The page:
My mother never worked
1. What kind of work did Martha Smith do while her children were growing up? List some of the chores she performed?
The writer Donna Smith-Yackel’s mother did lots of work throughout her life. She was a mother of more than half dozen of children. While her children were growing up she had to do many works, tasks and household chores to sustain or to keep family going. After her marriage, she helped her husband in farming. She learned to set hens, and raise chickens, feed pigs, milk cows, plant and harvest a garden and carry every fruits and vegetables. She carried water nearly a quarter of a mile from well to fill her wash boilers in order to do her laundry on a scrub board. She also had to shuck grain, feed threshers, and shock and husk corn, feed corn pickers. In winter she sewed dresses, trousers and jackets for the children, housedresses, aprons for herself. She even made pillows from plucking each bird’s breast feathers, not only for her family but also for her relatives. Every morning and evening she milked cows, fed pigs and calves, cared for her chickens, picked eggs, cooked meals, washed dishes, rubbed floors. Apart from these works and household chores she had to look after her children. Even after her car accident and she was paralyzed she didn’t stop working. From her wheel chairs she canned pickles, baked bread, ironed clothes, wrote dozens of letters weekly to her friends and children.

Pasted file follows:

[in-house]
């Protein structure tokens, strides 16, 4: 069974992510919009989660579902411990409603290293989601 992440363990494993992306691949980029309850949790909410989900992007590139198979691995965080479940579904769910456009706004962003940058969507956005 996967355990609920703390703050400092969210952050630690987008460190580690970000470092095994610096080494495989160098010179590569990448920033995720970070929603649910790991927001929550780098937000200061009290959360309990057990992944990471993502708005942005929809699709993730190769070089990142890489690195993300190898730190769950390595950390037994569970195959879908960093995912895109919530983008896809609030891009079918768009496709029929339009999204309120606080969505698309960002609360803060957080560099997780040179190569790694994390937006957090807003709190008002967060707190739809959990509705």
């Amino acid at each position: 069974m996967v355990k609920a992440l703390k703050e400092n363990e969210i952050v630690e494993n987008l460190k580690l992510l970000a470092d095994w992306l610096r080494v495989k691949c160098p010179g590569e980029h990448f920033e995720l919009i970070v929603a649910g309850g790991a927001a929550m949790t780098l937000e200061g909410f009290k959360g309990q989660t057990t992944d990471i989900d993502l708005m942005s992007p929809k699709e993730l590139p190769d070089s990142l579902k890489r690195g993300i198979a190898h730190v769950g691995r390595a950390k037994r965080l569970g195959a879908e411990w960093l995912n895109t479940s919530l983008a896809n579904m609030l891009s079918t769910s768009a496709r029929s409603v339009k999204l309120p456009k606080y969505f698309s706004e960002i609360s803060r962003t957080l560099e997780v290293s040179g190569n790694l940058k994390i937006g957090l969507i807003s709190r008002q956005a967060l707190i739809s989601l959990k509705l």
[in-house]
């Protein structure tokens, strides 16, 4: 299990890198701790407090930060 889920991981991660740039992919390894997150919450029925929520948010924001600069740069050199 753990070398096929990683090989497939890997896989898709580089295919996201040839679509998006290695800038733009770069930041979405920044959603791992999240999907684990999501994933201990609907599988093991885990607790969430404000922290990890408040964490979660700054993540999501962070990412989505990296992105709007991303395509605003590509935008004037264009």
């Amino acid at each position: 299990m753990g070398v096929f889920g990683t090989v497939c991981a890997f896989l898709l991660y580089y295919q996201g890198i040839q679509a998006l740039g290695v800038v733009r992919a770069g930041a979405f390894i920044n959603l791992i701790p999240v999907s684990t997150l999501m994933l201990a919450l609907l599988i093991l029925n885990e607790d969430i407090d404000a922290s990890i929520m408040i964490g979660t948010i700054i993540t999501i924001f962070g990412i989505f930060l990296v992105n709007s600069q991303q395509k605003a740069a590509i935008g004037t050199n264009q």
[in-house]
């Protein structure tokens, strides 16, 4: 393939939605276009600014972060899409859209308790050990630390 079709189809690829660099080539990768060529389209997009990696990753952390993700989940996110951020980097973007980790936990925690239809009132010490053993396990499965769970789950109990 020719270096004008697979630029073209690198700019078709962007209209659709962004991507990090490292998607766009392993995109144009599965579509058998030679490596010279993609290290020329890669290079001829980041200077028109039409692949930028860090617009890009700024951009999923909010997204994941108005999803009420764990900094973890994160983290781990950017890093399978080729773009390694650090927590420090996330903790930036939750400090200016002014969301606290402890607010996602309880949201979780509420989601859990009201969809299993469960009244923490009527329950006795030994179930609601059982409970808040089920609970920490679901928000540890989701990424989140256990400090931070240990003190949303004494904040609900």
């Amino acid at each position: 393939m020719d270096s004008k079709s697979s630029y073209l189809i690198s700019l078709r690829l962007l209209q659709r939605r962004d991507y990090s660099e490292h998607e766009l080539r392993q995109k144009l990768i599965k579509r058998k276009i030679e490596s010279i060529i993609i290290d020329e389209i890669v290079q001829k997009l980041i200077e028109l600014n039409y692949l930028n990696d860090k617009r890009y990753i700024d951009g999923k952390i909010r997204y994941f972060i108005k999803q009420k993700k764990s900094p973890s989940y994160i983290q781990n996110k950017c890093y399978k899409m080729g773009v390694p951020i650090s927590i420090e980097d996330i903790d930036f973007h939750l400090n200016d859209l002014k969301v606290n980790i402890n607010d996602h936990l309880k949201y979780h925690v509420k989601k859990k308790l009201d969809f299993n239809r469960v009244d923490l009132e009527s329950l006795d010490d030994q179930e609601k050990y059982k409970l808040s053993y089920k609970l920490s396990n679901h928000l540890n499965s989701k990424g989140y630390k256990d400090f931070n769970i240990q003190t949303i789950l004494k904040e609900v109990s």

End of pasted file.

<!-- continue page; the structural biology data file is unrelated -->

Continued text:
2. Why isn’t Martha Smith eligible for a death benefit?
Martha smith was a very hard working woman who worked throughout her life to sustain or keep family going. She served her entire family and relatives doing all the household chores. But work done by her in home didn’t entitle her the dead benefit. She wasn’t eligible for the dead benefit because she